Venice Film Festival 2013
Venice Film Festival … Networking: la dolce vita way…
I’ve been on intimate terms with Venice for a long time. I know her well. Her dampness and wet. Her shadows and light. Her crumbling decadent beauty and strident artifice. Steps to nowhere. Bridges to everywhere. I go to her to write, to listen to concerts, taste wines, visit exhibitions. I go alone, to feed my soul.
But this was my first time at the Venice Film Festival and it provided such a new way to experience Venice. When I wrote to the Accreditation Office, I explained that I was a wine author trying to break into film-writing. Not having any film-related body of work to show them, I wished to come to watch and learn. “Non sono nessuno … niente”, I offered. They were extraordinarily helpful and professional. They gave me an Industry Pass, patiently explained how it all works, and when I arrived at their offices on the Lido, they invited me to the Opening Ceremony, the Premier (Gravity), and the dinner at the Excelsior afterwards. I met the most fascinating woman next to me at the Premier, Caroline, who then invited me to the after-party. Having spent most of the film holding white-knuckled hands, we are now firm friends. And, as accustomed as I am to the social whirl of châteaux, galas and black-tie tasting events, I have to say that the wine industry has a lot to learn from that of film, and Venice in particular – such effortless glamour. Every premier had a pre-party, an after-party, and an after-after party! One night I found myself eating sea bass at 2 am at Bungalow 8 in the Palazzino Grassi for The Canyons party with Harvey Weinstein at the next table.
What was frustrating, for me, as a total novice, was trying to figure out the best way to “use” the festival. It was so perfectly organised and every day there were industry events, conferences and movies. You could not do it all. But I noticed that there was actually quite a lot of business being done on the terrace of the Terrazza Mediterranea whilst sunbathing and sipping Pinot Grigio or on the Excelsior’s beach during cocktail hour. I know that Venice is viewed as more “social” than Cannes or Toronto, but I accomplished a lot, in the most unexpected situations and venues. Encounters happened organically; without force or contrivance.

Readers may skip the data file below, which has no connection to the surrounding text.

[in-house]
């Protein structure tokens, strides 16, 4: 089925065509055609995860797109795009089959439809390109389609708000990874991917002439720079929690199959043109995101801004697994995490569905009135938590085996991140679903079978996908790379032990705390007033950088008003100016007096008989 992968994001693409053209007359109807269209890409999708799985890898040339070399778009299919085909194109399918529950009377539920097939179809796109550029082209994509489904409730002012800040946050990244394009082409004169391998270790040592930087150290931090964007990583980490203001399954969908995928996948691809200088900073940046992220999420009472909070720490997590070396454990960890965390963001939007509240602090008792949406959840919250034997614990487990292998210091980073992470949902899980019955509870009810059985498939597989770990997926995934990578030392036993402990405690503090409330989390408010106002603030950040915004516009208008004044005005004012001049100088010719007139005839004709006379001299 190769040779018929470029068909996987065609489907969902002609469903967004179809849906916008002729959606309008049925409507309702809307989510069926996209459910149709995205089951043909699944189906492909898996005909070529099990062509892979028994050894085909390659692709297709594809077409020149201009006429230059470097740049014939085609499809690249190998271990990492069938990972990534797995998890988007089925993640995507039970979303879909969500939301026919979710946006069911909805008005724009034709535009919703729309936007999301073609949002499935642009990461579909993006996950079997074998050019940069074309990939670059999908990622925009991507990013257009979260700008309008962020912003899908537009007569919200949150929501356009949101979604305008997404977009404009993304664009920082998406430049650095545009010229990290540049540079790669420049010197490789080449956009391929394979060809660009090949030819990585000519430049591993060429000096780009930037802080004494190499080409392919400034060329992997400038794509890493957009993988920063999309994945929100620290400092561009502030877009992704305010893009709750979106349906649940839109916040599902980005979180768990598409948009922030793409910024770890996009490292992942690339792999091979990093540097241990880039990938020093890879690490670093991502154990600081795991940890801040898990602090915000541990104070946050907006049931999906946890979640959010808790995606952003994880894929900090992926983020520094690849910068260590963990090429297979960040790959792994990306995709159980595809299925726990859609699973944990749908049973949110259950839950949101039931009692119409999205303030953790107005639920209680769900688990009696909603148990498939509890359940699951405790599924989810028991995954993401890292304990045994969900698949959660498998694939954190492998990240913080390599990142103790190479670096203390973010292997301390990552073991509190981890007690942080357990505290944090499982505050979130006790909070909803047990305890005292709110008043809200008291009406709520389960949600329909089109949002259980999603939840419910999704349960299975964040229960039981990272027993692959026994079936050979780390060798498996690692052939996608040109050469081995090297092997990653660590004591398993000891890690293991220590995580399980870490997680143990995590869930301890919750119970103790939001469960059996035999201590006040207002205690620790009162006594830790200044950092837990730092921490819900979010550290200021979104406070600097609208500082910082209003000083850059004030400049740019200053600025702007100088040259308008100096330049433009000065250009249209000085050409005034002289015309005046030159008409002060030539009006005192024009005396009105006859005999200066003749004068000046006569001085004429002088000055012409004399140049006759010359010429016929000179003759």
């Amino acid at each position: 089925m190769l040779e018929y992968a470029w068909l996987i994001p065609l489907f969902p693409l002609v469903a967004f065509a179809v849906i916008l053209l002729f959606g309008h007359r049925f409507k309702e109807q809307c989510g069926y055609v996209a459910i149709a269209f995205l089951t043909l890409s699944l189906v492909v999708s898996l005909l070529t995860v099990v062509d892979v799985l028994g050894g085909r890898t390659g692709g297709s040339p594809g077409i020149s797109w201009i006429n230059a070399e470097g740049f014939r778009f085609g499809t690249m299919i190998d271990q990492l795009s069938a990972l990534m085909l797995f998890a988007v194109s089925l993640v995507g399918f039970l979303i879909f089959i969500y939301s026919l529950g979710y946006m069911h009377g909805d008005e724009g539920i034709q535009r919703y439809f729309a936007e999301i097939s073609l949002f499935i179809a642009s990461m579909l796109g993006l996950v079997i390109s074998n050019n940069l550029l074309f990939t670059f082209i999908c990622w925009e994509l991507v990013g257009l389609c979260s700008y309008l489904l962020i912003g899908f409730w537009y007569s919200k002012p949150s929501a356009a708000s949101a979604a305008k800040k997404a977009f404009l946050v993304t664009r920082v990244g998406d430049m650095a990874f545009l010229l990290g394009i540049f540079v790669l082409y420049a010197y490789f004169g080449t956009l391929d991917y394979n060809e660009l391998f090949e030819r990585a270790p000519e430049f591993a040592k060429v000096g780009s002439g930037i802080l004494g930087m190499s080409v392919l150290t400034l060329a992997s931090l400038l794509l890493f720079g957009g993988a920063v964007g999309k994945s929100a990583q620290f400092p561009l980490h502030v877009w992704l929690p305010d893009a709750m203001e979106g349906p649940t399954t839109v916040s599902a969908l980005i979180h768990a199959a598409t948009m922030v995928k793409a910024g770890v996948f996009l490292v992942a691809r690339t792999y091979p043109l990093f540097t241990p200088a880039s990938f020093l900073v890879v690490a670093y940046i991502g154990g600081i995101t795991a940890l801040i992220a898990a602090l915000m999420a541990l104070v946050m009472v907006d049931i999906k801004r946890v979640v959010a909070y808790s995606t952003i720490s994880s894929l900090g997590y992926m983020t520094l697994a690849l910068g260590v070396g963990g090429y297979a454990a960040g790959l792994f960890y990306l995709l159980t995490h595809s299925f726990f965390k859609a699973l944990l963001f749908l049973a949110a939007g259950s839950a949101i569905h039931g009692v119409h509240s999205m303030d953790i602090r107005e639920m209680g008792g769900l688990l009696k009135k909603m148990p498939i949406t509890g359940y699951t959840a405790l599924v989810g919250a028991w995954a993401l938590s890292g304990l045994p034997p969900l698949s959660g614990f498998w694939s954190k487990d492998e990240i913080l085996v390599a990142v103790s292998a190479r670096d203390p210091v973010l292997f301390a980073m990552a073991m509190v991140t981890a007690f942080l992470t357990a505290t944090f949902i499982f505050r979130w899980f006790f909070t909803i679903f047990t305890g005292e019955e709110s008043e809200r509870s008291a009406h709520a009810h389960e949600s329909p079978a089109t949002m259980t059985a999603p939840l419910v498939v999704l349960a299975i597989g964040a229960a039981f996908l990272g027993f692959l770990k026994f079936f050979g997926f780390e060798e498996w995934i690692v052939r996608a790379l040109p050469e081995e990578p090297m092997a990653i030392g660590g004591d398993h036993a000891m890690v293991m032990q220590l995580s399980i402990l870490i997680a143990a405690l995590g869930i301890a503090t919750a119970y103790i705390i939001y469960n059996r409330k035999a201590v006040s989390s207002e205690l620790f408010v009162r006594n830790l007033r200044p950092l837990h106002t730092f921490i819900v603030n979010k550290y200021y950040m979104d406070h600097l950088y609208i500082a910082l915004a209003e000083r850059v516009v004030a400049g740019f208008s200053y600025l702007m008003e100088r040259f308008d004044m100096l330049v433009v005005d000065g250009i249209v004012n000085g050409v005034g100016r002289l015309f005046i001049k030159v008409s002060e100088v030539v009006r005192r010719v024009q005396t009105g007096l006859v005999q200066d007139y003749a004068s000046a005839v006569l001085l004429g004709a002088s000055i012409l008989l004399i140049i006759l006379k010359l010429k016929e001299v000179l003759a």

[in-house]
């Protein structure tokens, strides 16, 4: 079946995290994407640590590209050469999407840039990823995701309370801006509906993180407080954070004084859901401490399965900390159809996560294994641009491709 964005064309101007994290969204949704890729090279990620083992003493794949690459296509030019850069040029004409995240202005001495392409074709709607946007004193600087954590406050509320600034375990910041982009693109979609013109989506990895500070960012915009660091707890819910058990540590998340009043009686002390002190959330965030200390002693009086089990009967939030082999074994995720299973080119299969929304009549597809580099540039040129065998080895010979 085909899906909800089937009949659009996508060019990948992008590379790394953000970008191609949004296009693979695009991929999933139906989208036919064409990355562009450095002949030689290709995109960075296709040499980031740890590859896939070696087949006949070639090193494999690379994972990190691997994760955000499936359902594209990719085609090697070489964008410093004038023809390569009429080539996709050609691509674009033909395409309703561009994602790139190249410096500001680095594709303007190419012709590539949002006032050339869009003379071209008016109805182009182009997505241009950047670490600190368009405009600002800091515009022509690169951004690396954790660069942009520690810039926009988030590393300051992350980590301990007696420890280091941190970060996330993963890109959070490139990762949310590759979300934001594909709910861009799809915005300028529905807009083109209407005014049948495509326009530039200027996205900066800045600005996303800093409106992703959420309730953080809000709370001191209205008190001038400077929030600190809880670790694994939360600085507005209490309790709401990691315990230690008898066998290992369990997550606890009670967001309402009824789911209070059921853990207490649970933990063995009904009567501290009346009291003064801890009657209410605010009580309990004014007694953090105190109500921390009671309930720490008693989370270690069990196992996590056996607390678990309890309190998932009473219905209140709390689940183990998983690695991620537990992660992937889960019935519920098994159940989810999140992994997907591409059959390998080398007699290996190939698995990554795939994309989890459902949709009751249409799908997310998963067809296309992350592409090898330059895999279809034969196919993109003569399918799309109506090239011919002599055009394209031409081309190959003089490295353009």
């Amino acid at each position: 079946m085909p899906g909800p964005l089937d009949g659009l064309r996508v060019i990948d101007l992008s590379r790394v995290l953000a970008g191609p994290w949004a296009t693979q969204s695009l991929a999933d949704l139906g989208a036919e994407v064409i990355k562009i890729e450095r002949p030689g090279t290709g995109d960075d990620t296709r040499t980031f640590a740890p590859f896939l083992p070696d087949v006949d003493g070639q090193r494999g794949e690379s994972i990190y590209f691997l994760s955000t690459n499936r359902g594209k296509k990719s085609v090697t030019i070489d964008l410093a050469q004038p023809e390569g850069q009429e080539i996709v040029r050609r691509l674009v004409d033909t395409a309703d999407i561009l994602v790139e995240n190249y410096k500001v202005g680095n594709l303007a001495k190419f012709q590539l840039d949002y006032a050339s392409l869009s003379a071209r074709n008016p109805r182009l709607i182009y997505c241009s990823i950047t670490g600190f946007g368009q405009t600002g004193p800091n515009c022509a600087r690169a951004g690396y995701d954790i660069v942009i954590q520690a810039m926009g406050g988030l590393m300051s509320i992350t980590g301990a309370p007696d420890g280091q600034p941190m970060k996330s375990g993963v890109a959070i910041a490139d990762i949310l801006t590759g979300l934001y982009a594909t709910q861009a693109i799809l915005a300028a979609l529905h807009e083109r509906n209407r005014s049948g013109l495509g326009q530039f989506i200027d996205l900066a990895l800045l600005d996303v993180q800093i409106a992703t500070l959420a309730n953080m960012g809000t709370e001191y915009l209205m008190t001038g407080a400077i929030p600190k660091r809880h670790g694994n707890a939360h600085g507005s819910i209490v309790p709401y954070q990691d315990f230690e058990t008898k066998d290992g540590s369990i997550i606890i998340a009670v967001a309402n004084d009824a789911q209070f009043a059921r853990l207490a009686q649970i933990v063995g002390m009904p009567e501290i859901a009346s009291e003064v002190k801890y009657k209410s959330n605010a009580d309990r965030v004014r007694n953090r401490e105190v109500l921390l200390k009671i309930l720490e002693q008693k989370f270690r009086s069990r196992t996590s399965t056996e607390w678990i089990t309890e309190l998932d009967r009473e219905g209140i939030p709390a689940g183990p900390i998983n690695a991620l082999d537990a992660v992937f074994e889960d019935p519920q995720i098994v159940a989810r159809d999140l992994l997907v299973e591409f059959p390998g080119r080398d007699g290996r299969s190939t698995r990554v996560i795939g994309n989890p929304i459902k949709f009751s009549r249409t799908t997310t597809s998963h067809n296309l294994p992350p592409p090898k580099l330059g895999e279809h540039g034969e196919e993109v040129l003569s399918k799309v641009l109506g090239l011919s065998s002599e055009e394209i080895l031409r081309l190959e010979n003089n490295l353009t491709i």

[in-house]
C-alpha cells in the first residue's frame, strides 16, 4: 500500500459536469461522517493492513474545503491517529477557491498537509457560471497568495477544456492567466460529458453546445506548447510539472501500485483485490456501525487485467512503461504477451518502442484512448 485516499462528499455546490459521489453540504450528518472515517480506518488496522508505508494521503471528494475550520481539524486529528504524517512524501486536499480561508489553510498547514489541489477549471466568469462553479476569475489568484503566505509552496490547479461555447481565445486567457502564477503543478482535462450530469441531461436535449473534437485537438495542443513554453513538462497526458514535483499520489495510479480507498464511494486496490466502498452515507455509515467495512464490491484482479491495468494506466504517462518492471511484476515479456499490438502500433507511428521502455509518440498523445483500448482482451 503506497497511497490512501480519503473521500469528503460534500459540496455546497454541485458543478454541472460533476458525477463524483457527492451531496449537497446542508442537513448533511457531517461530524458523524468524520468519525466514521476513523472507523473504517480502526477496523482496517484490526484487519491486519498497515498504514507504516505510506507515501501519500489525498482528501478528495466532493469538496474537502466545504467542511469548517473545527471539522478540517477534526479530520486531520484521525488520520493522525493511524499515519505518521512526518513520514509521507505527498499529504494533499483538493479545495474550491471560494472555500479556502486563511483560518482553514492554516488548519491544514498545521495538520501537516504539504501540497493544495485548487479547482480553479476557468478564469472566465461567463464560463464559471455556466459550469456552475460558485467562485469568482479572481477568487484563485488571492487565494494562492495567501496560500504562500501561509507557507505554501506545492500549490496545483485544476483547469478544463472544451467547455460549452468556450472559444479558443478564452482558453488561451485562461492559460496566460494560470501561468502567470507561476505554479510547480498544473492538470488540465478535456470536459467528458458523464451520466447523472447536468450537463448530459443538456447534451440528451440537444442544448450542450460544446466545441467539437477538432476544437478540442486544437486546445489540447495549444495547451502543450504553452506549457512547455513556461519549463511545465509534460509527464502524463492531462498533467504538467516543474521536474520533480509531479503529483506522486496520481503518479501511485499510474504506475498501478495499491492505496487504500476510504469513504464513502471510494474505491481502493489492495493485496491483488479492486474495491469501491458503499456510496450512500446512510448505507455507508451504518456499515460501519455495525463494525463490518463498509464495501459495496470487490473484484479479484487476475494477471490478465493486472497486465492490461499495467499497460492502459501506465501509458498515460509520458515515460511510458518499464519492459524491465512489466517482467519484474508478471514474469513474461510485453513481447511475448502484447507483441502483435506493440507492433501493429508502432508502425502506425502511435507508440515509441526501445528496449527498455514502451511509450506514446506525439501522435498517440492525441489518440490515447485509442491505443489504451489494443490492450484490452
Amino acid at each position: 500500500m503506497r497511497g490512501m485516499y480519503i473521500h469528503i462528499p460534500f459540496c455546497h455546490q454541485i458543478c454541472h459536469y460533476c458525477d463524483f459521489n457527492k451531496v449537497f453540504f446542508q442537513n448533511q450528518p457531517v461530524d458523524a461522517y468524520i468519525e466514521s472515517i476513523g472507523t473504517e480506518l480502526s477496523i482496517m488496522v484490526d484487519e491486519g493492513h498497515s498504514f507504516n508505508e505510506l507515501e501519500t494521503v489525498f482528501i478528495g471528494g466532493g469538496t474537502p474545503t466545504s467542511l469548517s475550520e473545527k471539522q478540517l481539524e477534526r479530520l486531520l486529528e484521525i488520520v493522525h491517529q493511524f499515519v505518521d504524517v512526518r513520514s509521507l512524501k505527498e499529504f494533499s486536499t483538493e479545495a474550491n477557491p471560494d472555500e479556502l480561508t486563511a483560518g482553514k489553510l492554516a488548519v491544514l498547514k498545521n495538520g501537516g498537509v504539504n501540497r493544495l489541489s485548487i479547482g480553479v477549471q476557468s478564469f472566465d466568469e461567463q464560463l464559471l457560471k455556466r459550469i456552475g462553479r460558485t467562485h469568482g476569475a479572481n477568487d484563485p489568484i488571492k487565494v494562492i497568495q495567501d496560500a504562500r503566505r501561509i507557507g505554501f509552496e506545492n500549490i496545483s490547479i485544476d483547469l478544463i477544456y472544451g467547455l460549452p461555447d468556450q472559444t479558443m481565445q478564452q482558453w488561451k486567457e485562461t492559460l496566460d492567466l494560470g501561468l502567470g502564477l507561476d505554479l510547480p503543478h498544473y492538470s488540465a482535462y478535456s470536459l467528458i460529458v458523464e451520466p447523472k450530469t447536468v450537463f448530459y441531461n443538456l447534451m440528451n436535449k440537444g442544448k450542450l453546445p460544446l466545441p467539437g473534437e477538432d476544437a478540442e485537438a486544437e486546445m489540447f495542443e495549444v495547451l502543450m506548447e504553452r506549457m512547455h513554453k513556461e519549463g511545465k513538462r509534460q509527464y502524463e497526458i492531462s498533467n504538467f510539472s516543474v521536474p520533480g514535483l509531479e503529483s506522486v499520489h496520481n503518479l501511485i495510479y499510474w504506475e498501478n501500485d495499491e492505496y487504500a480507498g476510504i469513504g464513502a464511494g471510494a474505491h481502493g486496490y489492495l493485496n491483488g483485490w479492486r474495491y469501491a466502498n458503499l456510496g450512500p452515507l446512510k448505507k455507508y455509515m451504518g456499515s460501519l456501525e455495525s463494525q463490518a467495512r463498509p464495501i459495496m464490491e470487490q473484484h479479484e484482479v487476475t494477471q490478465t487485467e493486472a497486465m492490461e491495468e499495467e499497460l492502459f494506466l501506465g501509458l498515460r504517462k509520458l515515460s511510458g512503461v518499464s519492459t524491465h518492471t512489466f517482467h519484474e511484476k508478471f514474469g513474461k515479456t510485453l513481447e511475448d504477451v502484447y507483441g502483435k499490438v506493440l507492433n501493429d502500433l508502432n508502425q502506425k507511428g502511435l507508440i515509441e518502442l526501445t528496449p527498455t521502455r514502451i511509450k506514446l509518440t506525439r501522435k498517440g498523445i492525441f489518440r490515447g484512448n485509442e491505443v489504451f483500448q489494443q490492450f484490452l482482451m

The Festival attracts the films. Its opening title, Gravity was panned the next morning as being too “Hollywood”. But as the week went on and we were served a plethora of films all seemingly on incest, suicide and other such angst-ridden themes, its ratings improved dramatically! Philamena was splendid. Catch Andrea Pallaoro’s compelling Medeas. And avoid Under the Skin. Meant to be an “erotic thriller”, it was neither erotic nor thrilling but was a juvenile fantasy of sorts, to which a spotty-faced adolescent might enjoy masturbating. The critics left the Sala Grande in droves. It was an unworthy vehicle for Scarlett Johansson's talent. That said, the sheer wealth and breadth of films present, and the talent displayed was truly international.
The Venice festival is unjustly under-rated, knows it, and is pulling out all of the stops to attract its previous attendance. And it is working. Everyone I met was generous with their time, their knowledge and their contacts. Network the Italian way, I say.